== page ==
• Have a DIY spa day. I’m talking nails, face masks, deep conditioning. The whole works!
  • Whip up a complex, overly-complicated, ambitious meal that would be too much for a week night
Pretend you're hoping this meal lands you on the Michelin list!

Pretend you're hoping this meal lands you on the Michelin list!

  • Make a really nice cuppa with loose leaf tea or perfect your pour-over coffee method
  • Give 1 room of your home/apartment a deep clean. Be able to theoretically eat off the floor afterward
  • Have that perfect meditation session that is nearly impossible to have during the busy work week. Get out the crystals, incense, zen playlist, mala beads….
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  • Take a nap on the couch with those velvety blankets from TJ Maxx that you have 3 of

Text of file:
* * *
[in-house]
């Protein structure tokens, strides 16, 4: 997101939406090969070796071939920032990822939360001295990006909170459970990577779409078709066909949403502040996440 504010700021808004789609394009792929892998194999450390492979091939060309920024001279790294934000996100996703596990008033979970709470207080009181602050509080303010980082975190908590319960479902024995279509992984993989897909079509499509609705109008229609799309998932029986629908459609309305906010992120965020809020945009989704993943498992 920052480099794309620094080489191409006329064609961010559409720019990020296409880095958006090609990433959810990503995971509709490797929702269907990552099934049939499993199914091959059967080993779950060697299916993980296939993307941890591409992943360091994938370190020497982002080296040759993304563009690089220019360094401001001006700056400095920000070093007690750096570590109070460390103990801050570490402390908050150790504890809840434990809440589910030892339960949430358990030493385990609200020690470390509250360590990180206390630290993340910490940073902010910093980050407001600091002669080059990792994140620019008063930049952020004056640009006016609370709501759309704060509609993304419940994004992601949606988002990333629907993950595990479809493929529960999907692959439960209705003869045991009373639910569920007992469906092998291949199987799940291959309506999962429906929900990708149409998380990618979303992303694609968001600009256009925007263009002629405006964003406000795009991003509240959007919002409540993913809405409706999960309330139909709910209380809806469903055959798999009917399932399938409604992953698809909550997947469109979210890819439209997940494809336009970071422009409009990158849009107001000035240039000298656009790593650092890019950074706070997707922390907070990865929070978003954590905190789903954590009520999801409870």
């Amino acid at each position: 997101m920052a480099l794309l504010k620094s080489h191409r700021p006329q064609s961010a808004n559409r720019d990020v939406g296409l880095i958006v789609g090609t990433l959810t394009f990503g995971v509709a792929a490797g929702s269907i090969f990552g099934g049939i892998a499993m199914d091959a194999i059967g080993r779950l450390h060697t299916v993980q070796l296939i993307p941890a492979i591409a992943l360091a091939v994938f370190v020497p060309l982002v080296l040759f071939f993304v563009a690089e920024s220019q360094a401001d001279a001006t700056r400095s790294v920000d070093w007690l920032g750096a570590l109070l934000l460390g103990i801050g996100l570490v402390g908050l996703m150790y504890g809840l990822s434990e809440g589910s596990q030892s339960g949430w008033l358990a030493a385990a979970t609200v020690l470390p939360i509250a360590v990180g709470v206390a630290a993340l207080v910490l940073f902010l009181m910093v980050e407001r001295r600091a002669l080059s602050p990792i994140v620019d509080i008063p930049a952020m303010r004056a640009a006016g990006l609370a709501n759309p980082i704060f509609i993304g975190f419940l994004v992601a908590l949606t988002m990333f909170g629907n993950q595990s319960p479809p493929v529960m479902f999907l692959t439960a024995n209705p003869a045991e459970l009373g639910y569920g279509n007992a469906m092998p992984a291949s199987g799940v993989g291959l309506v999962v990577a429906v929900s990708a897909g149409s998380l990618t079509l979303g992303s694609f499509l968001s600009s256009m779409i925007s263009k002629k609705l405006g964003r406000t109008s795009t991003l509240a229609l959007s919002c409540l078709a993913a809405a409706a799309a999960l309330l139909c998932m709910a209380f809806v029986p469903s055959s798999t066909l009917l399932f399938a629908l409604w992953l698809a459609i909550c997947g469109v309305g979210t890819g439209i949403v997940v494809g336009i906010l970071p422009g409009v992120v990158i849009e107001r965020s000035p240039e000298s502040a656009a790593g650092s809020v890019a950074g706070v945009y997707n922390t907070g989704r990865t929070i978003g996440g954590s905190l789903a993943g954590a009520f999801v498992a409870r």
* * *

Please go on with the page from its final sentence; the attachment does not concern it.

• I’d be dishonest if I left sex/masturbation off this list. I’m, c’mon!
"Hey roomie...you going to be around today? No? Kthanks!"

"Hey roomie...you going to be around today? No? Kthanks!"

-J

There Are Such Unfortunates

Those who do not recover are people who cannot or will not completely give themselves to this simple program, usually men and women who are constitutionally incapable of being honest with themselves. There are such unfortunates. They are not at fault; they seem to have been born that way. They are naturally incapable of grasping and developing a manner of living which demands rigorous honesty. Their chances are less than average. There are those, too, who suffer from grave emotional and mental disorders, but many of them do recover if they have the capacity to be honest (The Big Book Of Alcoholics Anonymous)

When I first came into the rooms of AA I used to bristle at that whole section, especially the portion that said “there are such unfortunates.” I always felt the line was coming across as a little bit snarky and a little bit bitchy.